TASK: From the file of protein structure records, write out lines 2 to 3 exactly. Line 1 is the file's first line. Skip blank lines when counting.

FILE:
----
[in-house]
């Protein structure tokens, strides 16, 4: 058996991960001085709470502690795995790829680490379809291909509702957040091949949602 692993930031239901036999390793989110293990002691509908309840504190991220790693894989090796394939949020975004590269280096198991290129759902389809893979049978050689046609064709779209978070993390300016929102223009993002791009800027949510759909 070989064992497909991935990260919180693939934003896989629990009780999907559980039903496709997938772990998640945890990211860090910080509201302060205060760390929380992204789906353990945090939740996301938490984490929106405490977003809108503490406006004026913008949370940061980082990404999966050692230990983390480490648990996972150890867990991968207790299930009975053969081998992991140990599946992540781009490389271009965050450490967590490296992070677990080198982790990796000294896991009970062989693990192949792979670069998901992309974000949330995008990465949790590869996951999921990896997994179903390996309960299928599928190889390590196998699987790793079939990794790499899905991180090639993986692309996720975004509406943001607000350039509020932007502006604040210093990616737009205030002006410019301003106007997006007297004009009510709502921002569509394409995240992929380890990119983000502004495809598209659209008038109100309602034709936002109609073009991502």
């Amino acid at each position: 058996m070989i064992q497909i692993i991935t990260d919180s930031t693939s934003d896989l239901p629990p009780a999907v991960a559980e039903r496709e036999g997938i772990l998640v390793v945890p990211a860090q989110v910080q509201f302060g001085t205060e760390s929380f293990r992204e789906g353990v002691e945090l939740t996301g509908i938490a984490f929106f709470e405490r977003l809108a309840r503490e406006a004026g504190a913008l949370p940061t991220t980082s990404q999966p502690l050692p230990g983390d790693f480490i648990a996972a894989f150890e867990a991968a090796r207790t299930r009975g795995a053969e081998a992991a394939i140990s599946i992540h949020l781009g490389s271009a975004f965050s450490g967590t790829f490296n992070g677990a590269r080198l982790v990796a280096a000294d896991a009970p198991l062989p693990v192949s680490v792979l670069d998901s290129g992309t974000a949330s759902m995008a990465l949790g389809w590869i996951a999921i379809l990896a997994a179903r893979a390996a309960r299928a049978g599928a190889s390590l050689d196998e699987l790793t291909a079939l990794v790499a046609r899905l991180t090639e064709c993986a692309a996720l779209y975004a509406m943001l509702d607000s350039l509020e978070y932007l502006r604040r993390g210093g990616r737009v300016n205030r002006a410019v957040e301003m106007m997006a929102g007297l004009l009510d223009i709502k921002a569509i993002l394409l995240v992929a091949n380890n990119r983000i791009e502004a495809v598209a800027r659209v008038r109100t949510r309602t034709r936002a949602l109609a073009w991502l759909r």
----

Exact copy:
């Protein structure tokens, strides 16, 4: 058996991960001085709470502690795995790829680490379809291909509702957040091949949602 692993930031239901036999390793989110293990002691509908309840504190991220790693894989090796394939949020975004590269280096198991290129759902389809893979049978050689046609064709779209978070993390300016929102223009993002791009800027949510759909 070989064992497909991935990260919180693939934003896989629990009780999907559980039903496709997938772990998640945890990211860090910080509201302060205060760390929380992204789906353990945090939740996301938490984490929106405490977003809108503490406006004026913008949370940061980082990404999966050692230990983390480490648990996972150890867990991968207790299930009975053969081998992991140990599946992540781009490389271009965050450490967590490296992070677990080198982790990796000294896991009970062989693990192949792979670069998901992309974000949330995008990465949790590869996951999921990896997994179903390996309960299928599928190889390590196998699987790793079939990794790499899905991180090639993986692309996720975004509406943001607000350039509020932007502006604040210093990616737009205030002006410019301003106007997006007297004009009510709502921002569509394409995240992929380890990119983000502004495809598209659209008038109100309602034709936002109609073009991502």
């Amino acid at each position: 058996m070989i064992q497909i692993i991935t990260d919180s930031t693939s934003d896989l239901p629990p009780a999907v991960a559980e039903r496709e036999g997938i772990l998640v390793v945890p990211a860090q989110v910080q509201f302060g001085t205060e760390s929380f293990r992204e789906g353990v002691e945090l939740t996301g509908i938490a984490f929106f709470e405490r977003l809108a309840r503490e406006a004026g504190a913008l949370p940061t991220t980082s990404q999966p502690l050692p230990g983390d790693f480490i648990a996972a894989f150890e867990a991968a090796r207790t299930r009975g795995a053969e081998a992991a394939i140990s599946i992540h949020l781009g490389s271009a975004f965050s450490g967590t790829f490296n992070g677990a590269r080198l982790v990796a280096a000294d896991a009970p198991l062989p693990v192949s680490v792979l670069d998901s290129g992309t974000a949330s759902m995008a990465l949790g389809w590869i996951a999921i379809l990896a997994a179903r893979a390996a309960r299928a049978g599928a190889s390590l050689d196998e699987l790793t291909a079939l990794v790499a046609r899905l991180t090639e064709c993986a692309a996720l779209y975004a509406m943001l509702d607000s350039l509020e978070y932007l502006r604040r993390g210093g990616r737009v300016n205030r002006a410019v957040e301003m106007m997006a929102g007297l004009l009510d223009i709502k921002a569509i993002l394409l995240v992929a091949n380890n990119r983000i791009e502004a495809v598209a800027r659209v008038r109100t949510r309602t034709r936002a949602l109609a073009w991502l759909r």